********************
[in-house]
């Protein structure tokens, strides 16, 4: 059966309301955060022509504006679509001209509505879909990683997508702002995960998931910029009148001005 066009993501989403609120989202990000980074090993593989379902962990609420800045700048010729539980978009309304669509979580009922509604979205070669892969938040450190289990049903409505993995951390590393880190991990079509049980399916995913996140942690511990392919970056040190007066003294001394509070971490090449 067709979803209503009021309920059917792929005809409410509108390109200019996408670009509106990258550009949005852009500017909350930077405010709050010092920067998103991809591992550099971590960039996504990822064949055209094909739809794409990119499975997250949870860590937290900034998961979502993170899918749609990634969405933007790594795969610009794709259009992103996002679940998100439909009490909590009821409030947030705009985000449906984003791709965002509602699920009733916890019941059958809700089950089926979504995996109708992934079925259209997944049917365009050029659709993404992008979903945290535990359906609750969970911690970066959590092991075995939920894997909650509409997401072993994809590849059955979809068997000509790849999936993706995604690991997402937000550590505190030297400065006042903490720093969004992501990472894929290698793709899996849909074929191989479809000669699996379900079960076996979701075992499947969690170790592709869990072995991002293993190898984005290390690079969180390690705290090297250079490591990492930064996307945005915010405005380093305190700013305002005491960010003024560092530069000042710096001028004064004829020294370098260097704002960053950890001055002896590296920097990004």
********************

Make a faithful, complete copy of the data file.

[in-house]
């Protein structure tokens, strides 16, 4: 059966309301955060022509504006679509001209509505879909990683997508702002995960998931910029009148001005 066009993501989403609120989202990000980074090993593989379902962990609420800045700048010729539980978009309304669509979580009922509604979205070669892969938040450190289990049903409505993995951390590393880190991990079509049980399916995913996140942690511990392919970056040190007066003294001394509070971490090449 067709979803209503009021309920059917792929005809409410509108390109200019996408670009509106990258550009949005852009500017909350930077405010709050010092920067998103991809591992550099971590960039996504990822064949055209094909739809794409990119499975997250949870860590937290900034998961979502993170899918749609990634969405933007790594795969610009794709259009992103996002679940998100439909009490909590009821409030947030705009985000449906984003791709965002509602699920009733916890019941059958809700089950089926979504995996109708992934079925259209997944049917365009050029659709993404992008979903945290535990359906609750969970911690970066959590092991075995939920894997909650509409997401072993994809590849059955979809068997000509790849999936993706995604690991997402937000550590505190030297400065006042903490720093969004992501990472894929290698793709899996849909074929191989479809000669699996379900079960076996979701075992499947969690170790592709869990072995991002293993190898984005290390690079969180390690705290090297250079490591990492930064996307945005915010405005380093305190700013305002005491960010003024560092530069000042710096001028004064004829020294370098260097704002960053950890001055002896590296920097990004």